Advertisement
Business

Labour ministry enjoys global aid

Advertisement

The Ministry of Labour and Manpower Development says Malawi skills development initiative has received a lot of international support which will help in the transformation of the sector.

Minister of Labour and Man Power Development, Minister Henry Mussa said in an interview on Tuesday that following government’s prioritisation of the skills development, Malawi has been selected at the International Labour Organisation level to be among the four model countries, alongside Haiti, Mali and Bangladesh on the skills development for poverty alleviation.

“This status has helped us attract support from the development partners in areas of infrastructure, equipment and expertise for the establishment of community colleges,” said Mussa.

Advertisement

Through the programme, government plans to train and equip two million youths as one way of creating employment and fighting poverty in the country.

Mussa said there are now several donors that are coming with support for infrastructure, equipment and expertise towards the community technical college projects.

He disclosed that, among other donors, China has adopted 10 districts where it will construct 10 technical colleges and furnish them with equipment and tutors.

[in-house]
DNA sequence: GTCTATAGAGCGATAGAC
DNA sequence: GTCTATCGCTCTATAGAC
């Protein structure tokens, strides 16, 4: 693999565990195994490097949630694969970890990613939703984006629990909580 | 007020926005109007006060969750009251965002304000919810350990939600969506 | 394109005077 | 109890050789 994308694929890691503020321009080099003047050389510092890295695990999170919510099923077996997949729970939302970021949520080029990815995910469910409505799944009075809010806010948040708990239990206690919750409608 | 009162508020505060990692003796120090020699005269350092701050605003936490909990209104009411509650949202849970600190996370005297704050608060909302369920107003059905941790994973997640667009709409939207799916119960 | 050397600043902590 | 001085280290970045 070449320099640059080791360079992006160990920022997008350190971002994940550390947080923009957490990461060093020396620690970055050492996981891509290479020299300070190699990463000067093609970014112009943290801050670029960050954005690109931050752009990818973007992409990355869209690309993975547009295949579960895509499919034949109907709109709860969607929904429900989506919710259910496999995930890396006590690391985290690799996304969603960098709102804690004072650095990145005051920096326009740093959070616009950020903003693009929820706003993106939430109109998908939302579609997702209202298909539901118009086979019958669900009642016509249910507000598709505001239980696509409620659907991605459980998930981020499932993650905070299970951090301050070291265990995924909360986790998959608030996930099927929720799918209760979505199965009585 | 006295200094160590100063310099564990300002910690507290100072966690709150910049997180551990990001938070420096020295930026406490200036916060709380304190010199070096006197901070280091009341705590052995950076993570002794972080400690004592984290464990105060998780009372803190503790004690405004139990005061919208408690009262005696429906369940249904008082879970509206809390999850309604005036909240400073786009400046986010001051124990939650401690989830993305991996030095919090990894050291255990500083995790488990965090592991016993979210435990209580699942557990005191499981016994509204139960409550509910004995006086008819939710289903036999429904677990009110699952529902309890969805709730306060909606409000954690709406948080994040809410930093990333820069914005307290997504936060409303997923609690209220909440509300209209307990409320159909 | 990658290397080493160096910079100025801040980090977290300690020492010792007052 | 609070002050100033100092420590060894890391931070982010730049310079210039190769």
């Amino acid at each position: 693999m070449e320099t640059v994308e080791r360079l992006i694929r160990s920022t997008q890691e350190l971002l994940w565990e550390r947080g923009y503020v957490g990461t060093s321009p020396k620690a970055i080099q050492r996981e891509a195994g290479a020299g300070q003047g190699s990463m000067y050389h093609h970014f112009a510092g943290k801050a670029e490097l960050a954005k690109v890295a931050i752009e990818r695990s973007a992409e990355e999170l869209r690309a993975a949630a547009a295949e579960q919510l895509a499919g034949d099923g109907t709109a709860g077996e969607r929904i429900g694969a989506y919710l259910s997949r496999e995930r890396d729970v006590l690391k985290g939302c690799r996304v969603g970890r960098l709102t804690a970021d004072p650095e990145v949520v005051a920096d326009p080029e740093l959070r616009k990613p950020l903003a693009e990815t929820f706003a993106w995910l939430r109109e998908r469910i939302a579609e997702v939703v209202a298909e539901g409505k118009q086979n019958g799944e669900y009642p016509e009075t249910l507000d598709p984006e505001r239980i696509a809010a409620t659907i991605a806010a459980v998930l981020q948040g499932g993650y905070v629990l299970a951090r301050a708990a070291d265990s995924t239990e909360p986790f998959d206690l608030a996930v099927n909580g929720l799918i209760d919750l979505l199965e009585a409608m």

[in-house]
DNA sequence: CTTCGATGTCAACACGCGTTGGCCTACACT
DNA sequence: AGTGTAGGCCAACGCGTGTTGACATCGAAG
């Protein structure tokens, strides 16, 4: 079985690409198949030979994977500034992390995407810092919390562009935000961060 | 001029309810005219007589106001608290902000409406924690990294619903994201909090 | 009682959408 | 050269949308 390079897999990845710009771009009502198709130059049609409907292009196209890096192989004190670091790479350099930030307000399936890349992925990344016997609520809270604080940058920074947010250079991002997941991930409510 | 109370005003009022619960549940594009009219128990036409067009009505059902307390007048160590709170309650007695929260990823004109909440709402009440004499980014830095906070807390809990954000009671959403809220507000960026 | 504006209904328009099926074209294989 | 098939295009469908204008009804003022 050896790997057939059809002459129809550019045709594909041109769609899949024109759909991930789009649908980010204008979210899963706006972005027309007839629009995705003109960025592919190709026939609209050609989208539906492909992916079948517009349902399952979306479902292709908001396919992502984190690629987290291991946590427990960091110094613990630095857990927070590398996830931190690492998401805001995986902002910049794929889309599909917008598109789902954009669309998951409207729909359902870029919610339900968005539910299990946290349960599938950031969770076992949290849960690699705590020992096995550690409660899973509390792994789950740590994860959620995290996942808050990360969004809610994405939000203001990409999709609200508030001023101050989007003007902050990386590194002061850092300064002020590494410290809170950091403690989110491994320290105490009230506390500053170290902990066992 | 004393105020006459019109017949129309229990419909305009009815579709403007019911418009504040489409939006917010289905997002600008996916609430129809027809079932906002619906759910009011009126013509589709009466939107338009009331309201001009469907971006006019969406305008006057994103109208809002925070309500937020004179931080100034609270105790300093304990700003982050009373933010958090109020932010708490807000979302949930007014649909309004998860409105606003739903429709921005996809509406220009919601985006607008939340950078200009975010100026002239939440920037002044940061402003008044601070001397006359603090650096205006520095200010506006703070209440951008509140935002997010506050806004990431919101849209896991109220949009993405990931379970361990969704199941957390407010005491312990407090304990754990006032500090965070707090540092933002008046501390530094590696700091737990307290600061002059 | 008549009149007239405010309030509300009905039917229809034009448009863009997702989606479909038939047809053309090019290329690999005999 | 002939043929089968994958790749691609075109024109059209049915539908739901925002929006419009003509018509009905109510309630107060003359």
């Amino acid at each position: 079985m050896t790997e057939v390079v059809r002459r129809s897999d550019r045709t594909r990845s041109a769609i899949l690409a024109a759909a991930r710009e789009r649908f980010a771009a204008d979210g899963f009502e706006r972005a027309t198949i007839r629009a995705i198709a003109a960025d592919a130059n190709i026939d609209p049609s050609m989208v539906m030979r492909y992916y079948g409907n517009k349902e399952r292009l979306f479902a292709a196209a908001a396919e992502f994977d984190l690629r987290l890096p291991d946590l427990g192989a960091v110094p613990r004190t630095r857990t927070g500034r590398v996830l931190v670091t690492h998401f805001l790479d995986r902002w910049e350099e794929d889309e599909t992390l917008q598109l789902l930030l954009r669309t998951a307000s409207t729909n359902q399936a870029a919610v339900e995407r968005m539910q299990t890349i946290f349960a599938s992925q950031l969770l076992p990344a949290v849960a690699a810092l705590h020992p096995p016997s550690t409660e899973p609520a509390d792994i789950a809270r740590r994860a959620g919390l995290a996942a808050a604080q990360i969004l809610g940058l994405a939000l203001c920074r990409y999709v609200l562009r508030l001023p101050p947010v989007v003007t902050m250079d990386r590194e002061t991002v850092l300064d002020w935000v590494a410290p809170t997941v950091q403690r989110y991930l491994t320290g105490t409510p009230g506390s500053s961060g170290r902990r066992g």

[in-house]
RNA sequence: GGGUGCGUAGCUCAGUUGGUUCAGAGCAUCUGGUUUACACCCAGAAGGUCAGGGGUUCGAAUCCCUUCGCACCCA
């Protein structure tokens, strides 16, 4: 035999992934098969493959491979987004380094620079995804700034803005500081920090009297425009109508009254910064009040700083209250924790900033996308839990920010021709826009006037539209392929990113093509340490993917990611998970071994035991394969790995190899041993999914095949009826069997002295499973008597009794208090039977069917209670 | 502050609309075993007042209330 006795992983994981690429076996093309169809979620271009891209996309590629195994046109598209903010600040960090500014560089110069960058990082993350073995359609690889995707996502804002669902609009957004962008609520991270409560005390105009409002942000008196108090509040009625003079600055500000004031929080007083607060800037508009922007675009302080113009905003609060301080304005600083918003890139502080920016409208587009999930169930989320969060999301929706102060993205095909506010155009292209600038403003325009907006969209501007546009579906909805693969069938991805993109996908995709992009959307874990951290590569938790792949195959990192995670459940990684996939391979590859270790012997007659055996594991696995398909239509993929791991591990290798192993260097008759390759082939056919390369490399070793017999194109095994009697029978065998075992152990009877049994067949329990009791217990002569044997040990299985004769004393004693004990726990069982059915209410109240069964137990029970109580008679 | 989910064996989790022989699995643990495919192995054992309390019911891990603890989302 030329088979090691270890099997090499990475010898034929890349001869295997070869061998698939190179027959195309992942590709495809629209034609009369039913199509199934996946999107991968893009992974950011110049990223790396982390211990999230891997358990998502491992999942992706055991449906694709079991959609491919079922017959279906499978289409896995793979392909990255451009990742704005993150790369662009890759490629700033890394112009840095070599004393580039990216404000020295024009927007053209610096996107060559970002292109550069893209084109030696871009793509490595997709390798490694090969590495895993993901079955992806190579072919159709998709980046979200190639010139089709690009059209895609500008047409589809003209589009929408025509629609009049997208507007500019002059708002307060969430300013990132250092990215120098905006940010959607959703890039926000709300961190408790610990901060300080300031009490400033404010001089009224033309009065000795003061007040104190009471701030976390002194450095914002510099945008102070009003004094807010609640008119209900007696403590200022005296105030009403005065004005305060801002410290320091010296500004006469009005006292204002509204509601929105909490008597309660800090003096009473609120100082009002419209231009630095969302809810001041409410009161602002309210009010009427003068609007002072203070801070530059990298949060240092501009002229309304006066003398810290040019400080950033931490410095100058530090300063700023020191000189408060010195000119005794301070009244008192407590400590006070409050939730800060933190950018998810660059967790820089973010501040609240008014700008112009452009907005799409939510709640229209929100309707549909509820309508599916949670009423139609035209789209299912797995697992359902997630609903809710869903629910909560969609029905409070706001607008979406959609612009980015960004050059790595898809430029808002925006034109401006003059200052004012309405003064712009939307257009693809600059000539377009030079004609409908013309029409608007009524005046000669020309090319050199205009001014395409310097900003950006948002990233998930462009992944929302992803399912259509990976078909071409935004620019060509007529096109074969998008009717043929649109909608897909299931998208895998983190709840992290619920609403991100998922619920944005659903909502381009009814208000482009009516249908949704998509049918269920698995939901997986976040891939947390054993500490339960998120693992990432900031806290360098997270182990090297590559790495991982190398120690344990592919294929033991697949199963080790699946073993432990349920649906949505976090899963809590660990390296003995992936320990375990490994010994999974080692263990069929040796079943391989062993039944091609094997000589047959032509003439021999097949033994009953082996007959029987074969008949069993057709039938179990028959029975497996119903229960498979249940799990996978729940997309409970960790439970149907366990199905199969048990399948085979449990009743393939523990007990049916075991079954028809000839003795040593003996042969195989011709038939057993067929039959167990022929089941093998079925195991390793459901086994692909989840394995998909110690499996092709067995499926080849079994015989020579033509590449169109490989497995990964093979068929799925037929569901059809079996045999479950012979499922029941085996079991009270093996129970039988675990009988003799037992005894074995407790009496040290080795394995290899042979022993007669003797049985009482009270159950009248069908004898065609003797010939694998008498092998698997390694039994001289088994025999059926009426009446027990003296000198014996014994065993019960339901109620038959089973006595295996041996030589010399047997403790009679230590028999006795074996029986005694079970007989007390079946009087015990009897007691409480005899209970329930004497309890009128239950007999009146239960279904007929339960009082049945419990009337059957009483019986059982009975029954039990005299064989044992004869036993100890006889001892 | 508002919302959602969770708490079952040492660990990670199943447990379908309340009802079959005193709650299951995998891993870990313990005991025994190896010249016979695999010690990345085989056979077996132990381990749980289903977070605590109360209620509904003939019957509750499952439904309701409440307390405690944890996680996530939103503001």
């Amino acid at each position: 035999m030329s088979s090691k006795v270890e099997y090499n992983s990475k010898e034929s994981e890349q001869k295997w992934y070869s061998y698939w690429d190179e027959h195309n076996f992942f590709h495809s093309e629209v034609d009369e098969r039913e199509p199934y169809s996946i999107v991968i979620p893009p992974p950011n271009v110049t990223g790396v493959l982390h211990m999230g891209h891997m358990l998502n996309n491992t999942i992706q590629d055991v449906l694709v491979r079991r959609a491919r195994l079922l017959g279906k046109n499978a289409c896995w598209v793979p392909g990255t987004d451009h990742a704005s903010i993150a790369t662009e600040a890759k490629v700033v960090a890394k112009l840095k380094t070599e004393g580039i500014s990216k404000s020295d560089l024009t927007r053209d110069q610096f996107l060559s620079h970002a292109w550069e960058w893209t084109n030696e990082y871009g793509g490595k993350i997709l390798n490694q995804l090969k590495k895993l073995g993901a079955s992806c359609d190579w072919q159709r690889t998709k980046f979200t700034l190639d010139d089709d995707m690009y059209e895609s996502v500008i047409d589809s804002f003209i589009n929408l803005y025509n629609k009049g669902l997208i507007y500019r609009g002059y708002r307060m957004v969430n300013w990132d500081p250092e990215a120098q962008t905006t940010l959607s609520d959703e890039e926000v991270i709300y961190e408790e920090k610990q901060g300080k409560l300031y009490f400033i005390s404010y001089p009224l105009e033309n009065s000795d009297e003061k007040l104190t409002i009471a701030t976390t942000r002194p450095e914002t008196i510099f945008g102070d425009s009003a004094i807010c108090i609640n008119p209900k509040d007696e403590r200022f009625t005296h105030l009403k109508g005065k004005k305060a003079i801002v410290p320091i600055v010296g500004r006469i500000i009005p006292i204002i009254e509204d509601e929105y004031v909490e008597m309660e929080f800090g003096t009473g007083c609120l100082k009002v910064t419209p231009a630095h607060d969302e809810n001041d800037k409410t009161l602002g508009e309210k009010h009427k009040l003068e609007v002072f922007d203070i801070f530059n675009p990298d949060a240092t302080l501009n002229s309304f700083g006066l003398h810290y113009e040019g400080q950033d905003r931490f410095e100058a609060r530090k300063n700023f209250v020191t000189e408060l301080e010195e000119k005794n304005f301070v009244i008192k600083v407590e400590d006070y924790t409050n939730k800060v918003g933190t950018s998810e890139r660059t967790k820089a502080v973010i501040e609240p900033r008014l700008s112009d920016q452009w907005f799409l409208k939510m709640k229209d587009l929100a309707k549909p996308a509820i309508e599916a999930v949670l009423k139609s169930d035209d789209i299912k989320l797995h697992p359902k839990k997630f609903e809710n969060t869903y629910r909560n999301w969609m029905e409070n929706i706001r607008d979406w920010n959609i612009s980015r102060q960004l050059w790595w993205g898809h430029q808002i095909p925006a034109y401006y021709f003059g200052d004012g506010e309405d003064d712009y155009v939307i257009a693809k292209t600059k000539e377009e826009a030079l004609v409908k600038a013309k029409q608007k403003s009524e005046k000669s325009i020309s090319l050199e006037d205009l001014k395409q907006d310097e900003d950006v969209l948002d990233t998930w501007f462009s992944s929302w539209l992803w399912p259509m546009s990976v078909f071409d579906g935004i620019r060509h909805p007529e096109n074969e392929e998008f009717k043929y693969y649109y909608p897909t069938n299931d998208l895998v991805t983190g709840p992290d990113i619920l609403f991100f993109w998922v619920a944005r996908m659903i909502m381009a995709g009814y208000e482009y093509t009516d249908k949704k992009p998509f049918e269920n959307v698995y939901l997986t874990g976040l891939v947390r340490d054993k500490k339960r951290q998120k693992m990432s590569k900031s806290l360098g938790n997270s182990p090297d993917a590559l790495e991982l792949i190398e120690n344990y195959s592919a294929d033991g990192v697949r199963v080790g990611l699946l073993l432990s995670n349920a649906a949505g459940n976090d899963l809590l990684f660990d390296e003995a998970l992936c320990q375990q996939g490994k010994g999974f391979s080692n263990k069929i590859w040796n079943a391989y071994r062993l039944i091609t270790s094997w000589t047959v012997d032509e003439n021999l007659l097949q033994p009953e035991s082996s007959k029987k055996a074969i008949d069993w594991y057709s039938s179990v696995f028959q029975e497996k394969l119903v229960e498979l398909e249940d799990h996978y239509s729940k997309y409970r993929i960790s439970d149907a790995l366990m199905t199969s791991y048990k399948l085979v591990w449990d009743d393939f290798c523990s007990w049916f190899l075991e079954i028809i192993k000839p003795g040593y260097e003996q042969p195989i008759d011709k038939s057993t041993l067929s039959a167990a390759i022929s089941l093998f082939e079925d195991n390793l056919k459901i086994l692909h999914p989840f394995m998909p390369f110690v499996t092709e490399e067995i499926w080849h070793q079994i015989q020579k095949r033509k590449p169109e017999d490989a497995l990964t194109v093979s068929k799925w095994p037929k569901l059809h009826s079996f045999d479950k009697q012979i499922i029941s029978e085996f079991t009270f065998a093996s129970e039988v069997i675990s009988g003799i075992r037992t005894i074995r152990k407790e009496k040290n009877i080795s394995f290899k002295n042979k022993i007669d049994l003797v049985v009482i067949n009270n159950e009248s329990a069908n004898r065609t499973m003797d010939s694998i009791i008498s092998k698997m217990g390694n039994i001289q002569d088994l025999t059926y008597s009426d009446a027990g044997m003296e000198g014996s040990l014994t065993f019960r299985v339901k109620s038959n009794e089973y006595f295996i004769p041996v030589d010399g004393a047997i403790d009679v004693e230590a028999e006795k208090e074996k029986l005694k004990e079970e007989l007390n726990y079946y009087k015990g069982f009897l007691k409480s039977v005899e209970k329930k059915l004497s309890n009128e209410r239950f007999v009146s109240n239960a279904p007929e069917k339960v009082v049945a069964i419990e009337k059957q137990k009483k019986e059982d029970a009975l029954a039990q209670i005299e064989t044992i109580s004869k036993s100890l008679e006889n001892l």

Advertisement

He said a commercial attaché at the Chinese Embassy in Lilongwe is currently in Beijing to finalise the project agreement.

Mussa said the Africa Development Bank (AfDB) has also committed to refurbish seven technical colleges while the World Bank will provide US$6 million to support the construction of other community colleges.

The European Union, said Mussa, has also provided US$43 million for a five year support programme of the technical colleges.

Under the community colleges initiative, government already opened 11 centres where the youths are being trained in different skills before being supported with startup capital for entrepreneurship initiatives upon graduation.

Advertisement
Show More
Advertisement

Related Articles

Back to top button
Close

Adblock Detected

Please consider supporting us by disabling your ad blocker